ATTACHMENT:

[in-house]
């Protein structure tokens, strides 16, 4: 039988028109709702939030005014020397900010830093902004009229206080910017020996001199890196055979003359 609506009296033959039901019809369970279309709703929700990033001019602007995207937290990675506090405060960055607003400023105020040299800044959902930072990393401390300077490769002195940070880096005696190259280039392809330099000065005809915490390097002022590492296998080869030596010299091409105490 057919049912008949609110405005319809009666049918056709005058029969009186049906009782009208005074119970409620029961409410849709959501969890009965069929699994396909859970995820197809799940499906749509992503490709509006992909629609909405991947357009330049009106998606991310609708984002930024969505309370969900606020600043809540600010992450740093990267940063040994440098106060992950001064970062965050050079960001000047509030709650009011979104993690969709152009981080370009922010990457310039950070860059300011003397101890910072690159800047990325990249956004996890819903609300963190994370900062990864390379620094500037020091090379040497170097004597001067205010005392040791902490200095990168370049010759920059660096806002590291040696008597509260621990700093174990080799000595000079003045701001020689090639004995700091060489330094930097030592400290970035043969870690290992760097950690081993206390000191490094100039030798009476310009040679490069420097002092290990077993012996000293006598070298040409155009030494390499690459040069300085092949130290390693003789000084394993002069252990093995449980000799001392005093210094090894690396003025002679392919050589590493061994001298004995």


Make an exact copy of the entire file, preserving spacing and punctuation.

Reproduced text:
[in-house]
């Protein structure tokens, strides 16, 4: 039988028109709702939030005014020397900010830093902004009229206080910017020996001199890196055979003359 609506009296033959039901019809369970279309709703929700990033001019602007995207937290990675506090405060960055607003400023105020040299800044959902930072990393401390300077490769002195940070880096005696190259280039392809330099000065005809915490390097002022590492296998080869030596010299091409105490 057919049912008949609110405005319809009666049918056709005058029969009186049906009782009208005074119970409620029961409410849709959501969890009965069929699994396909859970995820197809799940499906749509992503490709509006992909629609909405991947357009330049009106998606991310609708984002930024969505309370969900606020600043809540600010992450740093990267940063040994440098106060992950001064970062965050050079960001000047509030709650009011979104993690969709152009981080370009922010990457310039950070860059300011003397101890910072690159800047990325990249956004996890819903609300963190994370900062990864390379620094500037020091090379040497170097004597001067205010005392040791902490200095990168370049010759920059660096806002590291040696008597509260621990700093174990080799000595000079003045701001020689090639004995700091060489330094930097030592400290970035043969870690290992760097950690081993206390000191490094100039030798009476310009040679490069420097002092290990077993012996000293006598070298040409155009030494390499690459040069300085092949130290390693003789000084394993002069252990093995449980000799001392005093210094090894690396003025002679392919050589590493061994001298004995």